Sandwiched between thousands of young Algerian men, it became comically obvious that I was one of the only women roaming alone.
In February, I traveled to the country for a week-long trip and found myself inadvertently caught up in Algeria’s “smile revolution.” I hid behind my phone, capturing videos of revolutionary chants and families throwing water bottles down to fatigued protesters. Swarms of riot police, many no older than 18, sectioned off the city with batons and shields.
Watching waves of coughing men double over from tear gas, my mind drifted back to a week before that moment, when my downtown Manhattan office had been celebrating Valentine’s Day. One co-worker had delivered cards with messages such as, “I wish one of our company benefits was you.”
It was there in the crowd, in a sea of chanting, wheezing men, that I realized I felt more comfortable in a massive Algerian protest than I had been in that office.
Despite years of adventurous travel, the biggest culture shock of my life had been starting my corporate desk job at a market research firm in New York City — where, similarly, it had become glaringly obvious that I was one of the only women of color roaming alone.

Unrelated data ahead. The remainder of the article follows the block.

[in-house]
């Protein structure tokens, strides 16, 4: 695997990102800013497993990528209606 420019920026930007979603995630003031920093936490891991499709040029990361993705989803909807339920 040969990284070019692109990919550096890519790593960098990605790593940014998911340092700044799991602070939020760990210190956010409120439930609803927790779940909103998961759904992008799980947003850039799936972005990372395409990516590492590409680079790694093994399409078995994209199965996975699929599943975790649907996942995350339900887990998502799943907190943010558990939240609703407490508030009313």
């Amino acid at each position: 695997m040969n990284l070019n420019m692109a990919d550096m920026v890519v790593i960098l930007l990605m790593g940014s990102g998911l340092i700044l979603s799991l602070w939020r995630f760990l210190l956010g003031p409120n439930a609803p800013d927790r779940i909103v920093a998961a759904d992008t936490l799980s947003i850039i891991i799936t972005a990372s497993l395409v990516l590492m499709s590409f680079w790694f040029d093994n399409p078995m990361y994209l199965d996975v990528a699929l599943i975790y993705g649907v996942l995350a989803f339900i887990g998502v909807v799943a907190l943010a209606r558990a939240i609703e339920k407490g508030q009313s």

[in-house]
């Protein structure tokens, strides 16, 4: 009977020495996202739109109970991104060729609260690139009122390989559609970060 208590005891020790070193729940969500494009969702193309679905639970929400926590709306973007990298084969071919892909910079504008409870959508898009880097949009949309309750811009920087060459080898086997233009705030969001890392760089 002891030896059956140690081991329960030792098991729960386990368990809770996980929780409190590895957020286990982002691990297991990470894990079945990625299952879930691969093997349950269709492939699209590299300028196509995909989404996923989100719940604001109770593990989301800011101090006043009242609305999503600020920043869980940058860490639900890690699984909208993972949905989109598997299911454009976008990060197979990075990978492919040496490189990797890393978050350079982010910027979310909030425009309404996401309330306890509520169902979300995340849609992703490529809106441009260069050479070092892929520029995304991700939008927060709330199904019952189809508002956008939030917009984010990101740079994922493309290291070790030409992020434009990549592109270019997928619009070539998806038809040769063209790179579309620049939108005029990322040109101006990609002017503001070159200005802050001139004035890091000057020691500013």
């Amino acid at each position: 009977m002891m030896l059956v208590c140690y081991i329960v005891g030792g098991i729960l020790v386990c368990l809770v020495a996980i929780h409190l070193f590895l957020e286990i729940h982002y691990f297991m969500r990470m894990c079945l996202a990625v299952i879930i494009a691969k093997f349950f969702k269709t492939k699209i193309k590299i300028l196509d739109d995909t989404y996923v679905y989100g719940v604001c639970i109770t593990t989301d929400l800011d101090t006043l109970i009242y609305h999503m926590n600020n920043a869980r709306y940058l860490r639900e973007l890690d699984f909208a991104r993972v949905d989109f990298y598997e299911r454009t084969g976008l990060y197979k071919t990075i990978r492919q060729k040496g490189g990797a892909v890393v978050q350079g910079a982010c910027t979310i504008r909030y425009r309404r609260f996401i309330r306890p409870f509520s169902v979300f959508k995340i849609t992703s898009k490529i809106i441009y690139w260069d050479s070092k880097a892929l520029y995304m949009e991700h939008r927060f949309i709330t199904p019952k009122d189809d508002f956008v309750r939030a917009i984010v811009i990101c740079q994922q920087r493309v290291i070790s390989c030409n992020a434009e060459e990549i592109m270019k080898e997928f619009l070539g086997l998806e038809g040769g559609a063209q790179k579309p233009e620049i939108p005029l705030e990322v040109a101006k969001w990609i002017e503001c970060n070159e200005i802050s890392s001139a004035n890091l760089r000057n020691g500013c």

I was infatuated with New York City corporate life during the first few months at my job. I had been inducted into expensed happy hours, where I was regaled with tales of suburban tweens who had personal nutritionists. My peers were well-versed in how to book company-sponsored cycling classes with Instagram-renowned instructors; they had phone apps to pre-order post-workout smoothies, and they knew where to go for rooftop frosés without having to wait in line. It was a little glamorous, and very entertaining. As a first-generation Iranian American from California, I took every opportunity to learn about a culture that felt utterly foreign to me.
This new culture was distinct from other forms of wealth I’d seen before — that of influential San Francisco liberals (while I was in high school) and old-money, wannabe hipsters (while I was attending my liberal arts college). Until starting my job, I had been surrounded by rich white people who said things like, “I know, white people are the worst.”
But this was a new brand of wealth and whiteness, one that vaguely advocated for inclusivity in the workplace and yet lowered its voice when saying “black.”
As someone who passes as white, I discovered a new privilege: the opportunity to observe unrestricted xenophobia in the conference room, the office kitchen and the sports bar down the block. And I slid in seamlessly — similar enough to be included at first, but foreign enough to eventually need an out.